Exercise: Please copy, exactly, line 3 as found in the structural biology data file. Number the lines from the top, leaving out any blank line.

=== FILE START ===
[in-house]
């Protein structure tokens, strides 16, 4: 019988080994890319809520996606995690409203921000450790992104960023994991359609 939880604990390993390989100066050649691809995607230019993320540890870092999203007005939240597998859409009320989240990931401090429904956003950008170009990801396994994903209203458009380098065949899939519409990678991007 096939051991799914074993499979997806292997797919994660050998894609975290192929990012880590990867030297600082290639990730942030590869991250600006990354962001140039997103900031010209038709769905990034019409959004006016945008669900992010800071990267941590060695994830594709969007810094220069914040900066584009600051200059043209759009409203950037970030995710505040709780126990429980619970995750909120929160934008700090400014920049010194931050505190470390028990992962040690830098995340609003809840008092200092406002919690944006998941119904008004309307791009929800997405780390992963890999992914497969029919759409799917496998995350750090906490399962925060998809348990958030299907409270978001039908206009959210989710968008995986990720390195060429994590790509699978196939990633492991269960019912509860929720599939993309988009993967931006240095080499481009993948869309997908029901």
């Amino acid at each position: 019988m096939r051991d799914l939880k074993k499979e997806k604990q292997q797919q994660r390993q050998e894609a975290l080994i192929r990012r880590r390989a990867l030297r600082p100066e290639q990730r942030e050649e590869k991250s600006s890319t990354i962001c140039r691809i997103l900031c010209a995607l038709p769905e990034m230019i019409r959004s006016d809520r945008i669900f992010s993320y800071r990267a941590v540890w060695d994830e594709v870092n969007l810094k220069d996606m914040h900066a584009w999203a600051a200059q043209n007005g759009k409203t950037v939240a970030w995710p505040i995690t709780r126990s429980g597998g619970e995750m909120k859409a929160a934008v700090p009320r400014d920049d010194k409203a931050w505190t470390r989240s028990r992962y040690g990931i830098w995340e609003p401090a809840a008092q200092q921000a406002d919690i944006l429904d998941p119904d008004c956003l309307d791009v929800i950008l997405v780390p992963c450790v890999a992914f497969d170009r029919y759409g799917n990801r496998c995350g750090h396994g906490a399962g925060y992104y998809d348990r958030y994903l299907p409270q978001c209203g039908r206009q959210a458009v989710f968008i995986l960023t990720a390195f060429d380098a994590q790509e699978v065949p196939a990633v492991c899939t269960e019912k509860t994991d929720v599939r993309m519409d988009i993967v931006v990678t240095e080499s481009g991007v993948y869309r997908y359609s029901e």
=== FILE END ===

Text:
């Amino acid at each position: 019988m096939r051991d799914l939880k074993k499979e997806k604990q292997q797919q994660r390993q050998e894609a975290l080994i192929r990012r880590r390989a990867l030297r600082p100066e290639q990730r942030e050649e590869k991250s600006s890319t990354i962001c140039r691809i997103l900031c010209a995607l038709p769905e990034m230019i019409r959004s006016d809520r945008i669900f992010s993320y800071r990267a941590v540890w060695d994830e594709v870092n969007l810094k220069d996606m914040h900066a584009w999203a600051a200059q043209n007005g759009k409203t950037v939240a970030w995710p505040i995690t709780r126990s429980g597998g619970e995750m909120k859409a929160a934008v700090p009320r400014d920049d010194k409203a931050w505190t470390r989240s028990r992962y040690g990931i830098w995340e609003p401090a809840a008092q200092q921000a406002d919690i944006l429904d998941p119904d008004c956003l309307d791009v929800i950008l997405v780390p992963c450790v890999a992914f497969d170009r029919y759409g799917n990801r496998c995350g750090h396994g906490a399962g925060y992104y998809d348990r958030y994903l299907p409270q978001c209203g039908r206009q959210a458009v989710f968008i995986l960023t990720a390195f060429d380098a994590q790509e699978v065949p196939a990633v492991c899939t269960e019912k509860t994991d929720v599939r993309m519409d988009i993967v931006v990678t240095e080499s481009g991007v993948y869309r997908y359609s029901e």